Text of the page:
Introduced by Kevin Crossley-Holland
Illustrated by Jane Lydbury
The inspiration behind generations of literature and storytelling, the mythology that drove the Vikings is retold here with vitality and humour.
The Viking world was one of opposites – light and dark, volcanoes and glaciers, famine and plenty – and its mythology reflected those extremes. First published in 1980, Kevin Crossley-Holland’s superb retelling of The Norse Myths gave new access to a magical and fascinating world, in which monsters and giants pitted themselves against gods and heroes. We may be familiar with Odin ‘Allfather’, reigning in Asgard, with the stories of Thor and Freyja and Balder the Beautiful, and with the vengeful plottings of Loki, but here are less familiar figures, from Odin’s ravens Thought and Memory to Skadi, the ski goddess, ‘that crouched dark shape sweeping across the desolate snowscapes’. Reading these tales, we see why they proved such a fruitful source to J. R. R. Tolkien and other novelists.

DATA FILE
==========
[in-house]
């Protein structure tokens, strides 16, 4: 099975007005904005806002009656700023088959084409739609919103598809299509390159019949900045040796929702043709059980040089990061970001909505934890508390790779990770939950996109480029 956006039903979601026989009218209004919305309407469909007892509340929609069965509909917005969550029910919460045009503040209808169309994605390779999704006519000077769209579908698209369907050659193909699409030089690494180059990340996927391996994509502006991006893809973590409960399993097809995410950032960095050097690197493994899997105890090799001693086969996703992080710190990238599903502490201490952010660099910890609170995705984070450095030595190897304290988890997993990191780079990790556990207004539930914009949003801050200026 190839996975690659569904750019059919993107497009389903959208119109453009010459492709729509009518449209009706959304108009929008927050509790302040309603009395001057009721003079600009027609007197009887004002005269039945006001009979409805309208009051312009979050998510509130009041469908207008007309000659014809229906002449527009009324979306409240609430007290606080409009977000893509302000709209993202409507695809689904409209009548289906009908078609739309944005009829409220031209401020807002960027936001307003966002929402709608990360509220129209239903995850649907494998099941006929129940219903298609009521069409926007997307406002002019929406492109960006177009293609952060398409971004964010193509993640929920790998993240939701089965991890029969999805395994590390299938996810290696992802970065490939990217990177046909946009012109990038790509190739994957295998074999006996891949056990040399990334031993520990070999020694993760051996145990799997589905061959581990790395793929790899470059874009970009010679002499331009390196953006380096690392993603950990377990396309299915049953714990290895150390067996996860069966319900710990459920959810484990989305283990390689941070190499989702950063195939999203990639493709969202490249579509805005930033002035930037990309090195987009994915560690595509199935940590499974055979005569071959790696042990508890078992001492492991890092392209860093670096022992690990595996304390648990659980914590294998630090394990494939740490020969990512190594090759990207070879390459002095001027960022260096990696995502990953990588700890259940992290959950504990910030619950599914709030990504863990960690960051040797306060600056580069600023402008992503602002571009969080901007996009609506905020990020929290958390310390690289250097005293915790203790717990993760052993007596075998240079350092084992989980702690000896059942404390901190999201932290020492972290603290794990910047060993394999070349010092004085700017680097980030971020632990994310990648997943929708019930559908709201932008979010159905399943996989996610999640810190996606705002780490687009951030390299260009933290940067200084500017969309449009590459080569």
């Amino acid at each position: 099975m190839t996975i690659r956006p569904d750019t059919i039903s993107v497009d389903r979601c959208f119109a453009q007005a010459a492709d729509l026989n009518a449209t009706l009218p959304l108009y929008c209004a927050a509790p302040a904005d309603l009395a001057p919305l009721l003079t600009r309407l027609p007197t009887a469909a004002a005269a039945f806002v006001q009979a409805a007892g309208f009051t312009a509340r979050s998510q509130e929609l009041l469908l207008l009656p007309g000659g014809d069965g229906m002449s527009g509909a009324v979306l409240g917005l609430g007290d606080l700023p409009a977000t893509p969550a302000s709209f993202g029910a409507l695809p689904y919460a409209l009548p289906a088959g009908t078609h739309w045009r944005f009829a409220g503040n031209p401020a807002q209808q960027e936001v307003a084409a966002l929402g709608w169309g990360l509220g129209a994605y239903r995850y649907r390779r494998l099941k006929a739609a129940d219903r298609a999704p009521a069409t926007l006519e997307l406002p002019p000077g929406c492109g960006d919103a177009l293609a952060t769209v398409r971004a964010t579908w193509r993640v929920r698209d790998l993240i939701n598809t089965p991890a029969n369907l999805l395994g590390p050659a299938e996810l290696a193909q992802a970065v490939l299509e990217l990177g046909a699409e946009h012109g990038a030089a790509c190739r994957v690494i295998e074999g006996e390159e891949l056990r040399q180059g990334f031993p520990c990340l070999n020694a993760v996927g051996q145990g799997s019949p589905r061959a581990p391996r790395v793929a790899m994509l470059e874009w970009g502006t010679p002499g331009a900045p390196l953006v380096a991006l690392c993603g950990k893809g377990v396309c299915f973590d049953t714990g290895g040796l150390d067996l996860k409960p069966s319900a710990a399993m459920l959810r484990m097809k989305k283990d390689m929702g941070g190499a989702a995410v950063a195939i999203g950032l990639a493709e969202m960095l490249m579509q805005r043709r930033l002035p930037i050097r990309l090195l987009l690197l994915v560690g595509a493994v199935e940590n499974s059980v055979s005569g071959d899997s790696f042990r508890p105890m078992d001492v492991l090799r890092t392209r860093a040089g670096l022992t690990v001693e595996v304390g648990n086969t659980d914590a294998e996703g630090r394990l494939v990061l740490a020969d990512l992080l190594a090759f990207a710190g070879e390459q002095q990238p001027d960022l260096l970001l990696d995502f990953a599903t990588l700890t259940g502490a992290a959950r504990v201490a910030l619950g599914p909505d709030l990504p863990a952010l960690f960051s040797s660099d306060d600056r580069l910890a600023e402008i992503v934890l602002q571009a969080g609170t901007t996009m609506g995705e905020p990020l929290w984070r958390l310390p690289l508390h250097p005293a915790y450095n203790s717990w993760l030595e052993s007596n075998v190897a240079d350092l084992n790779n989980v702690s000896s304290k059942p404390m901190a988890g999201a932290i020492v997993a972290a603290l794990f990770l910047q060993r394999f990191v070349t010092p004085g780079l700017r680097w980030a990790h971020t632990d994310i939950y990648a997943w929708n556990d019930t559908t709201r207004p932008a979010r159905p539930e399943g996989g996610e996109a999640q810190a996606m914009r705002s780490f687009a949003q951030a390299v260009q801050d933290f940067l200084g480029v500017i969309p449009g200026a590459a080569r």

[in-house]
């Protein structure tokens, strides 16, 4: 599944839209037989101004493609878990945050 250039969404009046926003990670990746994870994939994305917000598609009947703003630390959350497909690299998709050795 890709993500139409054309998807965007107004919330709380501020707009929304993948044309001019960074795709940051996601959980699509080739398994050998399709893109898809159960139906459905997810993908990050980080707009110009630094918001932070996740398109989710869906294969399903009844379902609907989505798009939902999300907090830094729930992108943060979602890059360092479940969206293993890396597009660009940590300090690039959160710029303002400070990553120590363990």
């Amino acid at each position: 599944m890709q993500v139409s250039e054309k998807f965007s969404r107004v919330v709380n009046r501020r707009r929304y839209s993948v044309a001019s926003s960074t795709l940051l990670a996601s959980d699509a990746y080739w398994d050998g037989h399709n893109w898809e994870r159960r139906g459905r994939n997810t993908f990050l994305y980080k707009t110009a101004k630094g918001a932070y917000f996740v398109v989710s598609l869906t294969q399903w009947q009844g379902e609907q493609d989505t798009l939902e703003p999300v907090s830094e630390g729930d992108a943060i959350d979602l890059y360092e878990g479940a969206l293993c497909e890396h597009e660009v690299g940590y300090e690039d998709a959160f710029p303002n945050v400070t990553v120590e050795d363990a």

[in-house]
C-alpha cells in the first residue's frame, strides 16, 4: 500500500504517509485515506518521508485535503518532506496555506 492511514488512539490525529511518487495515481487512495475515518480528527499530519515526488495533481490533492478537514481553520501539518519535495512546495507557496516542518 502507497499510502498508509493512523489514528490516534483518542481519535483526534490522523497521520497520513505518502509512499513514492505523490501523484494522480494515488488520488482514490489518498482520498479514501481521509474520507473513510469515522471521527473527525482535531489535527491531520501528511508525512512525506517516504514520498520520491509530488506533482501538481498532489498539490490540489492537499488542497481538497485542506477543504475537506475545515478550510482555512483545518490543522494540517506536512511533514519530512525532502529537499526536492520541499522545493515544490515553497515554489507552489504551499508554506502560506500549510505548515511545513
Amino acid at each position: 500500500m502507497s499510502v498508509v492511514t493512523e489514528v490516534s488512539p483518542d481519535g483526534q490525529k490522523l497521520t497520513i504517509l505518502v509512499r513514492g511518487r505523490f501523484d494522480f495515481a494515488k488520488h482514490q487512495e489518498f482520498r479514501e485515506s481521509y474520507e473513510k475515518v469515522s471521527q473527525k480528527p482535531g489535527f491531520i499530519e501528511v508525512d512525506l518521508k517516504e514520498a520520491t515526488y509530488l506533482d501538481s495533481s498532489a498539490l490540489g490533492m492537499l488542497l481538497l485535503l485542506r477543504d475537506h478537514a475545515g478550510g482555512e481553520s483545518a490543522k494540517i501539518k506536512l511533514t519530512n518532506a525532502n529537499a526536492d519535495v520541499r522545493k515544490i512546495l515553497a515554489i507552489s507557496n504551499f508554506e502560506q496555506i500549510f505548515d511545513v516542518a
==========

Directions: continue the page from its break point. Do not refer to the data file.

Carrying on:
In his detailed introduction, Crossley-Holland recalls how W. H. Auden first told him to: ‘look North and immerse myself on the bracing floes of Norse mythology’. A gifted storyteller as well as a scholar, Crossley-Holland brings out the tales’ humour, vivid characterisation and moving descriptions, ‘using good blunt words with Anglo-Saxon roots’. The wood engravings by Jane Lydbury show scenes such as Freyja in her chariot drawn by cats, and the dwarves at the furnace creating the Necklace of the Brisings.
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